Lisa V. Hampson

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Group sequential methods are used routinely to monitor clinical trials and to provide early stopping when there is evidence of a treatment effect, lack of an effect, or concerns about patient safety. In many studies, the response of clinical interest is measured some time after the start of treatment and there are subjects at each interim analysis who have(More)
This paper considers the design and interpretation of clinical trials comparing treatments for conditions so rare that worldwide recruitment efforts are likely to yield total sample sizes of 50 or fewer, even when patients are recruited over several years. For such studies, the sample size needed to meet a conventional frequentist power requirement is(More)
OBJECTIVES Definitive sample sizes for clinical trials in rare diseases are usually infeasible. Bayesian methodology can be used to maximise what is learnt from clinical trials in these circumstances. We elicited expert prior opinion for a future Bayesian randomised controlled trial for a rare inflammatory paediatric disease, polyarteritis nodosa (MYPAN,(More)
Finding the right dose of a novel treatment is one of the most important tasks in early drug development. However , there is often uncertainty about the form of the relationship between dose and patient response at the time that the dose-finding trials are designed. In this presentation we develop Bayesian adaptive designs for Phase II cross-over trials(More)
Multi-arm clinical trials that compare several active treatments to a common control have been proposed as an efficient means of making an informed decision about which of several treatments should be evaluated further in a confirmatory study. Additional efficiency is gained by incorporating interim analyses and, in particular, seamless Phase II/III designs(More)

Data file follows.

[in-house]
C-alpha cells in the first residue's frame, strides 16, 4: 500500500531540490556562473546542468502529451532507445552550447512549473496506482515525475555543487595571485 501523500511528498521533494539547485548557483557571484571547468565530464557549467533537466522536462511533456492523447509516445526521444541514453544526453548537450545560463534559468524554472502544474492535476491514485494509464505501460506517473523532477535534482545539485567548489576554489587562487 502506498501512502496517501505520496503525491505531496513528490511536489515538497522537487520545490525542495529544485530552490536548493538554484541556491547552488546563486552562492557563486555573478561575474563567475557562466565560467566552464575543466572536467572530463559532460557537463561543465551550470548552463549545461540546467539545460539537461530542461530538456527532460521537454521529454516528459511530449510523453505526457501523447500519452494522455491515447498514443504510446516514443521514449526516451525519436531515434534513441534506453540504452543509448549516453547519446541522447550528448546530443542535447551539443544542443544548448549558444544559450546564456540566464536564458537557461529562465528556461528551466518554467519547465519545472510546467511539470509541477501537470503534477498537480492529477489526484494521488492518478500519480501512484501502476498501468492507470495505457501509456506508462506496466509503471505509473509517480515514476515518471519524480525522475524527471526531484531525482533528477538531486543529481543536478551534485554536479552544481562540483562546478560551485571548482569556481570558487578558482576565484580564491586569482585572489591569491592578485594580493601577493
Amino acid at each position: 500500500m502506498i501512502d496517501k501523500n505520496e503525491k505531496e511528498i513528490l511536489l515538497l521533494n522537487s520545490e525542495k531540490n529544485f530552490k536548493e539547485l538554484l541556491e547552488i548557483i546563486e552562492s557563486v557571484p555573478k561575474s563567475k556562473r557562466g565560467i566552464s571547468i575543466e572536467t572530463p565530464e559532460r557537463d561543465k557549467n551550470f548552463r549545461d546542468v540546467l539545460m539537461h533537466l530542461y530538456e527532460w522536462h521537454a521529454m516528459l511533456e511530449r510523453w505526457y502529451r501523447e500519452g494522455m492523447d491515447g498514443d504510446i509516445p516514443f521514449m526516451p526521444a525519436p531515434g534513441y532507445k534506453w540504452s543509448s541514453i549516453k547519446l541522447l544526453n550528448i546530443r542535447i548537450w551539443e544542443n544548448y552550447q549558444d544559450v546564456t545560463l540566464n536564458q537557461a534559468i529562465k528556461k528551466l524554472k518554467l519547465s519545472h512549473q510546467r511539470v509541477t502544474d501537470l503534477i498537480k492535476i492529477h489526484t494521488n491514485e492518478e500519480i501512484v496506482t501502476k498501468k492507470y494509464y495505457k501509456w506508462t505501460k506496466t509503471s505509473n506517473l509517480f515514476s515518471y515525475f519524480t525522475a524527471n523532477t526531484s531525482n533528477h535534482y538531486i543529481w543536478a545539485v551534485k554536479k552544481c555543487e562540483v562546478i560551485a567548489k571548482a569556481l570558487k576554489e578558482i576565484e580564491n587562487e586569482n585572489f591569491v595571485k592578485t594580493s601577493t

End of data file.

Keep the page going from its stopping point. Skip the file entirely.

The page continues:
Data from clinical trials in adults, extrapolated to predict benefits in paediatric patients, could result in fewer or smaller trials being required to obtain a new drug licence for paediatrics. This article outlines the place of such extrapolation in the development of drugs for use in paediatric epilepsies. Based on consensus expert opinion, a proposal is(More)
BACKGROUND Bayesian statistics are an appealing alternative to the traditional frequentist approach to designing, analysing, and reporting of clinical trials, especially in rare diseases. Time-to-event endpoints are widely used in many medical fields. There are additional complexities to designing Bayesian survival trials which arise from the need to(More)
We consider seamless phase II/III clinical trials that compare K treatments with a common control in phase II then test the most promising treatment against control in phase III. The final hypothesis test for the selected treatment can use data from both phases, subject to controlling the familywise type I error rate. We show that the choice of method for(More)
AIMS In the EU, development of new medicines for children should follow a prospectively agreed paediatric investigation plan (PIP). Finding the right dose for children is crucial but challenging due to the variability of pharmacokinetics across age groups and the limited sample sizes available. We examined strategies adopted in PIPs to support paediatric(More)
Recent regulatory changes place greater emphasis on ensuring that new medicinal products are appropriately licensed for use in children. The EU Paediatric Regulation stipulates that development in this group should follow a prospectively agreed paediatric investigation plan (PIP) outlining all of the studies to be conducted. For any medicine, finding the(More)